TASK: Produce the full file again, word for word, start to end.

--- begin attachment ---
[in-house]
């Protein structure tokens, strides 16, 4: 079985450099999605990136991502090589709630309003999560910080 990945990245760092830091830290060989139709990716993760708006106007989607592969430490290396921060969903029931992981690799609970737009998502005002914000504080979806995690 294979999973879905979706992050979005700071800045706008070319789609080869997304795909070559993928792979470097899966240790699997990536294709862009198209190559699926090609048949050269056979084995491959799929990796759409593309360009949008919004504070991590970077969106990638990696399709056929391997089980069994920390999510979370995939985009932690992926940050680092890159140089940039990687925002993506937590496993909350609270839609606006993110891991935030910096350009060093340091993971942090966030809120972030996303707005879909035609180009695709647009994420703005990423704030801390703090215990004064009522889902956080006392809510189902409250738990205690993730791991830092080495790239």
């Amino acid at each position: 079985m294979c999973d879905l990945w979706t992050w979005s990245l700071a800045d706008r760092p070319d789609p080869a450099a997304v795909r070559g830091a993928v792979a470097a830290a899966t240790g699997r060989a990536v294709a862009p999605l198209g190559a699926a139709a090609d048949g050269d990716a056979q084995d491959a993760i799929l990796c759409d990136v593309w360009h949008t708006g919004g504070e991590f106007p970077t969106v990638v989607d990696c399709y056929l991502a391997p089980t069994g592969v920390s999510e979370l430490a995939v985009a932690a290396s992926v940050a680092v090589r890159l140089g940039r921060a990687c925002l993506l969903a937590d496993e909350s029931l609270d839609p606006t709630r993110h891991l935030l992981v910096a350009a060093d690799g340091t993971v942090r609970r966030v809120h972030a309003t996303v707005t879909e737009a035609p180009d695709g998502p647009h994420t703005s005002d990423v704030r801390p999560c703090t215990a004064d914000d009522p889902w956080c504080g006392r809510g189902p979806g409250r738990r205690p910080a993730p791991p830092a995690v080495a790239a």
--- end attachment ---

[in-house]
């Protein structure tokens, strides 16, 4: 079985450099999605990136991502090589709630309003999560910080 990945990245760092830091830290060989139709990716993760708006106007989607592969430490290396921060969903029931992981690799609970737009998502005002914000504080979806995690 294979999973879905979706992050979005700071800045706008070319789609080869997304795909070559993928792979470097899966240790699997990536294709862009198209190559699926090609048949050269056979084995491959799929990796759409593309360009949008919004504070991590970077969106990638990696399709056929391997089980069994920390999510979370995939985009932690992926940050680092890159140089940039990687925002993506937590496993909350609270839609606006993110891991935030910096350009060093340091993971942090966030809120972030996303707005879909035609180009695709647009994420703005990423704030801390703090215990004064009522889902956080006392809510189902409250738990205690993730791991830092080495790239």
């Amino acid at each position: 079985m294979c999973d879905l990945w979706t992050w979005s990245l700071a800045d706008r760092p070319d789609p080869a450099a997304v795909r070559g830091a993928v792979a470097a830290a899966t240790g699997r060989a990536v294709a862009p999605l198209g190559a699926a139709a090609d048949g050269d990716a056979q084995d491959a993760i799929l990796c759409d990136v593309w360009h949008t708006g919004g504070e991590f106007p970077t969106v990638v989607d990696c399709y056929l991502a391997p089980t069994g592969v920390s999510e979370l430490a995939v985009a932690a290396s992926v940050a680092v090589r890159l140089g940039r921060a990687c925002l993506l969903a937590d496993e909350s029931l609270d839609p606006t709630r993110h891991l935030l992981v910096a350009a060093d690799g340091t993971v942090r609970r966030v809120h972030a309003t996303v707005t879909e737009a035609p180009d695709g998502p647009h994420t703005s005002d990423v704030r801390p999560c703090t215990a004064d914000d009522p889902w956080c504080g006392r809510g189902p979806g409250r738990r205690p910080a993730p791991p830092a995690v080495a790239a």